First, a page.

By Chris Southworth
As the United Kingdom prepares to leave the European Union, the country is at a crossroads. To deliver success means delivering trade deals fast, and the only way to do that is to be more innovative, explains Chris Southworth, the secretary general of ICC UK, USCIB’s partner in the global International Chamber of Commerce network. This was also the topic of a recent ICC UK podcast featuring USCIB’s Rob Mulligan. The views presented here are the author’s own and do not necessarily reflect USCIB policy positions.
The UK government has committed itself to renegotiate its entire stock of trade relationships and bring home the largest number of trade deals ever delivered in a short space of time – the task has no precedent.
The first round of post Brexit deals will be with 88 countries and nine trade blocs, covering non-EU countries with EU deals – almost half the world. The scale and pace at which this task must be delivered presents a unique opportunity to be innovative – it’s the only way the government will deliver on its promises of a “free trade model that works for everyone.”
The government has begun the process of passing legislation to set up a new Trade Remedies Authority, share customs data and maintain an open procurement market, but there is currently no proposal for how the government will deliver so many deals in such a short space of time. The government says that the 60-plus countries with EU deals will roll over on the same trade terms, so no extra consultation is required, but that is highly unlikely according to the experts.
In a rare display of unity, business groups, NGOs, unions and consumer groups all agree that to move forward on trade, the UK needs a more transparent, inclusive and democratic framework to handle trade policy if there is any chance of ensuring trade benefits everyone.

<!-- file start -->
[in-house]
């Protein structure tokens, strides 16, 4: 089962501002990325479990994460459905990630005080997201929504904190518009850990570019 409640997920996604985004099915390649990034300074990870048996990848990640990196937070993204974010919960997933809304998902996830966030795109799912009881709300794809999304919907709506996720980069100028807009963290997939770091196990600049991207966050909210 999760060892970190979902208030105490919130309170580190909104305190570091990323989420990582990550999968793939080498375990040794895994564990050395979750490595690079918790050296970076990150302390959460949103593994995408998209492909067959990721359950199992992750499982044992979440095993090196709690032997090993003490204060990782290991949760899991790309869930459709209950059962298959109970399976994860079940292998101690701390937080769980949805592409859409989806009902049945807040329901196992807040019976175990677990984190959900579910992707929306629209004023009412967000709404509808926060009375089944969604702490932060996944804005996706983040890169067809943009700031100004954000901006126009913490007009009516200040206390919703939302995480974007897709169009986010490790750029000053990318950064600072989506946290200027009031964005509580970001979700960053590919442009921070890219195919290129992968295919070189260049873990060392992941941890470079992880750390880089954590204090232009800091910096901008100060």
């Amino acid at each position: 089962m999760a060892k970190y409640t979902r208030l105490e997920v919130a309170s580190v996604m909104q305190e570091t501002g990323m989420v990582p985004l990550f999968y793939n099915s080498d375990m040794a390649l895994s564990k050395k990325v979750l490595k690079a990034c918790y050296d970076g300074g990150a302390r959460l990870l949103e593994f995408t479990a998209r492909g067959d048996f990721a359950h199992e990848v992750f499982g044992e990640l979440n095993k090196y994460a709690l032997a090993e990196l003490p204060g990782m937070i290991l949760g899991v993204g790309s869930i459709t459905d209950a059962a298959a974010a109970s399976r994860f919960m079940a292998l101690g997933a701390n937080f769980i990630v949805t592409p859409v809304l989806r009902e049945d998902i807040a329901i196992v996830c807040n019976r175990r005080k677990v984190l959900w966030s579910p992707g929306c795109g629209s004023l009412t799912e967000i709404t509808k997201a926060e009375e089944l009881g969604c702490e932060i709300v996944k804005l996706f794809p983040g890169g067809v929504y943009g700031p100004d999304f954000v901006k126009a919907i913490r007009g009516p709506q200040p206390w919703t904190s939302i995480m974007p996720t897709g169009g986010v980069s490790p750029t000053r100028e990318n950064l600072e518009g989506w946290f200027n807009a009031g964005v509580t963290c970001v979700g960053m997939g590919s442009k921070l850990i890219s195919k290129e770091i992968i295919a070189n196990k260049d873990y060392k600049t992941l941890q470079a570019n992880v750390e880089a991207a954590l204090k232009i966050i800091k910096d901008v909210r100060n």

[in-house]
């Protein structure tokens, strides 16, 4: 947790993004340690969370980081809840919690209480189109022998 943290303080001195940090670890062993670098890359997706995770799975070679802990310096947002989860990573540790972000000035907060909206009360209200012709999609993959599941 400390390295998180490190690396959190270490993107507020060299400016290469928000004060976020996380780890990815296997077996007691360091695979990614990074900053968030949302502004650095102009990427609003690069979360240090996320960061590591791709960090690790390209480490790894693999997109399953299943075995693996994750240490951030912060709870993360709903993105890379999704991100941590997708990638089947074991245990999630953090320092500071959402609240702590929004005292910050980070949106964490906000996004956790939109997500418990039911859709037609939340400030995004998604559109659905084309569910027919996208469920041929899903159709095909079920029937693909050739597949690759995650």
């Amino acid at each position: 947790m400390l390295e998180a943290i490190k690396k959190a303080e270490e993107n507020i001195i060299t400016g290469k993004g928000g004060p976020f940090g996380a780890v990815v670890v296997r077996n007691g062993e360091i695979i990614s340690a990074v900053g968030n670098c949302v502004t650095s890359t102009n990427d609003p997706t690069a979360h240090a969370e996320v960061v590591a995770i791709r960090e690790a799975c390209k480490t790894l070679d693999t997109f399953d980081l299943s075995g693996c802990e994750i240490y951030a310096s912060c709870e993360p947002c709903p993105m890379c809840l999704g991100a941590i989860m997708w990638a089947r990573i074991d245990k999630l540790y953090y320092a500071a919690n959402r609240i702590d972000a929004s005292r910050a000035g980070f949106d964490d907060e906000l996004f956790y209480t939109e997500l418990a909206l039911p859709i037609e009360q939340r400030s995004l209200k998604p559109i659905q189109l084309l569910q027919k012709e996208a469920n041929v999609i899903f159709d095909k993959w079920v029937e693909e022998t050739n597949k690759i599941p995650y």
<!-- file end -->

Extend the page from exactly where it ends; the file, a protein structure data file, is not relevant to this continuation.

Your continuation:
The UK has become one of the most centralized G7 countries, with wide disparities across its regions, a stubborn trade deficit and a history of under-performance on productivity and competitiveness. London now dominates the UK economy, with every other region a long way behind. Brexit presents a golden opportunity for trade to play a central role in boosting regional economies as well as address the frustration and disparity that is all too clear to spot, but only if the mode of engagement changes.
If the government wants to deliver new trade deals at the pace and scale required, fresh thinking and reinvented processes are required – those who generate trade will need to be consulted on what works, not only because it is necessary, but because it is democratic. To deliver a trade model that works for everyone means giving stakeholders a say in the decisions.
The Trade Bill
The Trade Bill – currently under review in Parliament – sets out an initial framework for an independent trade policy: a Trade Remedies Authority, an open procurement market, rolling over terms with countries with third party EU agreements sharing customs data. Controversially, the bill also proposes “Henry VIII” powers giving the government the ability to overrule Parliament.